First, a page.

P.S. Same. Except for that one time I was Cheetara. Can’t remember what for, though.

    • Cedar Burnett

      I’m not a fan of the making your profile pic your baby either. Not cool. And I join your interest in a wired mom blog. I’m a freelancer/SAHM. Maybe we should start a new collective blog on that topic? 

    • Jen Zug

      I love your idea #3! Love love love!

      • Monica Guzman

        @65c27755d6c7bf67bbfe9433fa24d0ab:disqus @twitter-17446058:disqus @twitter-19132769:disqus This makes me wonder – would you three be up for meeting up? I’d love to learn more about how you all balance work and kids, and we can talk more about this idea of a blog focused on tips for good balance, or “not falling in” ;)

        • Jen Zug


  • Joe the coder

    Kids are wonderful.  I had two and even the nasty blowouts were ok.  I don’t mind people adoring their kids but I really wish they would moderate their gushing.  

    You know what I mean.  Pre-internet/social media, they were the ones that every time you saw them they would go on and on about little jimmy this or little tiffany that.  To the point where you would avoid them – problem solved. On facebook, they are even worse because there is no social restraint and short of unfriending them, you see every gushing post.  I’m not saying don’t post about your kids but just moderate it.  I have “friends” that post like 20 times a day and every single one is about their kid. I don’t even read them anymore.  You can only take so much blather about child perfection.   Just be aware of how one dimensional it is and you’ll be ok. Also, it’s ok to post about how tired you are or how you miss the taste of beer or what ever.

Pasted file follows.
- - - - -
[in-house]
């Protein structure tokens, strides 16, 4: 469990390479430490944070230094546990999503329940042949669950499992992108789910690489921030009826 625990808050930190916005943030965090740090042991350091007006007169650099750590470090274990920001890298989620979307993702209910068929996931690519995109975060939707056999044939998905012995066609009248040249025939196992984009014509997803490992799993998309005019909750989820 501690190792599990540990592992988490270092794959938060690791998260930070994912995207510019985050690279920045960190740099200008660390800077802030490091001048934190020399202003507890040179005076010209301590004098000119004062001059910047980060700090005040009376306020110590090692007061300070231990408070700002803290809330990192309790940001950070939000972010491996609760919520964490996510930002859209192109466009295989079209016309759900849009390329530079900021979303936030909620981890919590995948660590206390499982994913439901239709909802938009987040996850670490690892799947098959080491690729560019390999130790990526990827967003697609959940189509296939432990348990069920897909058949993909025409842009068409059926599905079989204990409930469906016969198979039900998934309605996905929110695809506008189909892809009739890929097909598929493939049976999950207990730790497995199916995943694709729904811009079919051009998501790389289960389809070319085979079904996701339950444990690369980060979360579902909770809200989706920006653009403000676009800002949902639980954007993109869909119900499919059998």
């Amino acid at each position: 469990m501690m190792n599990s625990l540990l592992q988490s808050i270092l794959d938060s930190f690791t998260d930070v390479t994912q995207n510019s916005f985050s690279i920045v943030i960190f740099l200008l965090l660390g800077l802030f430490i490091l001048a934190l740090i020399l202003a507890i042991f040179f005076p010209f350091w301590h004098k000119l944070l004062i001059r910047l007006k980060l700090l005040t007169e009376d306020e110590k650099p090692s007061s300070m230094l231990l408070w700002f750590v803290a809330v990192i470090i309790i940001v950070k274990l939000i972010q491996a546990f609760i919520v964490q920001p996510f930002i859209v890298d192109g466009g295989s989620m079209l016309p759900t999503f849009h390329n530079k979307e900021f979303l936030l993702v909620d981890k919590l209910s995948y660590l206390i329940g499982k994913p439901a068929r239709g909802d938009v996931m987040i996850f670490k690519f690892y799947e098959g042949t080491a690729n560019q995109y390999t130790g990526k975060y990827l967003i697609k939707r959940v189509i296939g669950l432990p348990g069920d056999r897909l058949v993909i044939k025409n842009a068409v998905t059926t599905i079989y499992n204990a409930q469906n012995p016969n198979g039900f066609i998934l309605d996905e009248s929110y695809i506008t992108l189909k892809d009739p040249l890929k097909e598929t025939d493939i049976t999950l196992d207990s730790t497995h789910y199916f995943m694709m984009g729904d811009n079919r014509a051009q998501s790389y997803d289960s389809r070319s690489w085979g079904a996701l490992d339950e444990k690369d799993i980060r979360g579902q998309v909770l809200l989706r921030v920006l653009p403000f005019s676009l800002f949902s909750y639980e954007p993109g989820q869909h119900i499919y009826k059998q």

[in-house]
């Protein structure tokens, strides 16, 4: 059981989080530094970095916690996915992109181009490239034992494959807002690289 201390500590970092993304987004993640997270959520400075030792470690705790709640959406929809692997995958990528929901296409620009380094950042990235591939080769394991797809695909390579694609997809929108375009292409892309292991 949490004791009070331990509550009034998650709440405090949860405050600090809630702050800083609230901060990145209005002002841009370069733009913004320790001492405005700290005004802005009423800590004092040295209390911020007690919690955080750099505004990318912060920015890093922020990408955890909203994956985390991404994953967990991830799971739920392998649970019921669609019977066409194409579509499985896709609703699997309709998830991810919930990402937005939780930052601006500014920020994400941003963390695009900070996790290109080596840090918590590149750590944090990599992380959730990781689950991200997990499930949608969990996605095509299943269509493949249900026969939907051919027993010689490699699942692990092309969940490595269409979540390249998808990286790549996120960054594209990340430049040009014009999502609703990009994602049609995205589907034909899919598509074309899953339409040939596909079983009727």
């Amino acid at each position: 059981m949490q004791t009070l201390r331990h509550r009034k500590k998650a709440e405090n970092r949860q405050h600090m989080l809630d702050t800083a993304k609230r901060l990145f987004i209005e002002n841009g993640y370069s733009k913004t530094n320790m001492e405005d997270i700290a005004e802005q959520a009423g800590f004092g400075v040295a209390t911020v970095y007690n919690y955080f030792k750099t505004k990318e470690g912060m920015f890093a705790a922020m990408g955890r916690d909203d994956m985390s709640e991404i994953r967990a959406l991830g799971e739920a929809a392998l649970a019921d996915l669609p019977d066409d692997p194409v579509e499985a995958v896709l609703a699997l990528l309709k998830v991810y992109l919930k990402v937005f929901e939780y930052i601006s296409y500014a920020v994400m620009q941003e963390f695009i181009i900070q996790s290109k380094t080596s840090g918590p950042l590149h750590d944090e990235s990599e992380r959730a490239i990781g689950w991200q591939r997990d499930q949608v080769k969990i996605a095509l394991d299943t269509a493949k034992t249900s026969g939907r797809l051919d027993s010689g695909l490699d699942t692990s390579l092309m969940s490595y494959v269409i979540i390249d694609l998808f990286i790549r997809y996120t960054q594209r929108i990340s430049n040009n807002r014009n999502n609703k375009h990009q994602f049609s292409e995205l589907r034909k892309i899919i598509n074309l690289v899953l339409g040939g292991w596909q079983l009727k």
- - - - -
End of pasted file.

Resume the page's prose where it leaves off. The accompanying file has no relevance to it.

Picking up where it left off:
• Monica Guzman

      You got right to one of my worries. My life, the people I’ve talked to, what we’ve talked about, it’s reached equilibrium in a lot of ways. When my life gets a big dose of baby, I know I won’t necessarily want to reshape my social circles to reflect that. In other words, I won’t want to push everyone away with too much talk about things to which they can’t relate, or have little to say to beyond, “Oh, cute!” I tend to be pretty sensitive to those kinds of conversation dynamics in person-to-person conversation; you can usually tell by someone’s body language that if she asks when the baby’s due, it’s really just a formality and she’s happy to move on to another topic. On social media it’s less clear. You post on and on about baby and don’t realize that a couple friends you treasure are starting to zone out. Not saying any of this is easy to figure out. It’s all just swimming around in my head, churned even more by these uber-thoughtful comments. Thanks for yours :)

      • Joe the coder

        The fact that you are thinking about means you’ll be ok.

      • amymstewart

        you can just join

  • Darrah Parker

    I have an almost 6-month old baby girl and am guilty of many of the things you listed. I worry that I’m annoying my FB friends, but I also know that FB is the only way some of my friends and family members who live far away will see photos of the baby. I annoy myself sometimes as I hit “post” and sometimes delete baby-related posts, but I also don’t think you need to apologize for the life you are living.